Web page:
Martin is OS researcher and co-author of HelenOS since 2005, but also an active user and occasional contributor to GNU/Linux. HelenOS is a portable microkernel and multiserver OS. It runs e.g. on Beagle*, RPi, with ext4 and IPv6 and compositing GUI.
First of all, we should realize that there is no iron curtain between microkernels and monolithic kernels, rather there is a spectrum between the micro- and monolith aspects. For instance, the core memory management is often considered as part of the memory management, but e.g. SCL4 does the memory management (policy) in user space. Also, it’s a multidimensional space with e.g. isolation, componentization and dynamicity.
New kid on the block is OS-V, which is designed specifically for VMs. It builds on the concept that Antii highlighted in his keynote speech: it removes layers of abstraction. It has the API necessary to run POSIX applications, but with a single user, single process, single image, single address space. It is the hypervisor that will take care of the necessary isolation etc.
This multidimensional space exists because different people have different needs. So all these systems can exist peacefully side by side.
Monolithic kernels also learn from microkernels. For instance, they make it possible to move things to userspace: FUSE, libusb, tun devices. The performance penalty can still be handled, e.g. avoiding memory copies. On the other hand, there are also things moving in the other direction, like KMS.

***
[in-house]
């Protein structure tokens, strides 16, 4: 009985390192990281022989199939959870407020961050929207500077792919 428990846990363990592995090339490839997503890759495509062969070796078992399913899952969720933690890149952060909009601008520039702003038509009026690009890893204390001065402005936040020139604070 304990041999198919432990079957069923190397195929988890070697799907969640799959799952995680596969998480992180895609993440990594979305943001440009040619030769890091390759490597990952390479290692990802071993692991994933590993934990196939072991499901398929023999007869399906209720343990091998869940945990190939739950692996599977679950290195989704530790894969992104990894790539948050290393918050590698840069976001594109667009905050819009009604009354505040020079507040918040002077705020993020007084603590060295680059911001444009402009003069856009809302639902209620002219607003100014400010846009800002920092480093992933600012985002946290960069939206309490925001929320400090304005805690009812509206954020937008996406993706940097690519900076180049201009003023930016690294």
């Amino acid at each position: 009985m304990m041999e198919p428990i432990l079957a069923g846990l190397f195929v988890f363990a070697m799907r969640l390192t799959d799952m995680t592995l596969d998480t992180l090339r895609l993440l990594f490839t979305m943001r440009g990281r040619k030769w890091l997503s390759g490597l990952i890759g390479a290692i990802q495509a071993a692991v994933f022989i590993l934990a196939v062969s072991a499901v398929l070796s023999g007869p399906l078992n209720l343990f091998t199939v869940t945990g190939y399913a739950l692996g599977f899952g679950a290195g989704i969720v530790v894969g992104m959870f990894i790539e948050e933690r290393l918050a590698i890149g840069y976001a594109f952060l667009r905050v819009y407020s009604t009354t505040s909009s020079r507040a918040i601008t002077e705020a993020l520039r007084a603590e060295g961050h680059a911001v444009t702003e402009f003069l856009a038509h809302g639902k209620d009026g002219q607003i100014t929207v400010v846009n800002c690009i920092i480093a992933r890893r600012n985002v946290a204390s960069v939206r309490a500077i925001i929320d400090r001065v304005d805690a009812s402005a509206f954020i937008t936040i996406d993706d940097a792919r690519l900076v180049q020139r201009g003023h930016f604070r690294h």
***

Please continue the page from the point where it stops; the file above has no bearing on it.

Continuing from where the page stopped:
Monolithic kernels could learn from microkernels that the componentisation that you have in the source code is also kept in the running code, i.e. make it clear which component owns which data.
Another thing that monolithic kernels could learn is that bootstrapping is different from the run time. So it is not a good idea to design separate code paths for bootstrap and shutdown, and design the kernel itself as if it is running forever.
Microkernels learn from monolithic kernels to use smart algorithms and data structures. These things are usually first developed in monolithic kernels, so actually microkernels are less innovative which is surprising.
A second thing that microkernels can learn is scalability. Linux scales to 1000s of CPUs, while microkernels struggle with 16 CPUs. Same goes for scaling to embedded systems.
And finally, monolithic kernels are surprisingly portable, while microkernels often target just a single or maybe two architectures. If you design the OS without portability in mind,
Microkernel people sometimes have goals which are just counterproductive.
- Restarting services as a way of dependability. However, just restarting is pretty bad because you don’t have the internal state anymore. In addition, the logical state is usually spread over several services, so restarting risks bringing down other services as well. And also just restarting may just recrash it. So it’s a nice idea but can’t be a dependability goal on its own.
- Micro == small. But that doesn’t mean that the last bit of reduction in code size is still worth it. But code size or binary size has at best a weak correlation between actual bugs.
- Trivial algorithms protect against bugs. This is not true, you can have trivial bugs in trivial code, and you can audit or formally verify complex algorithms.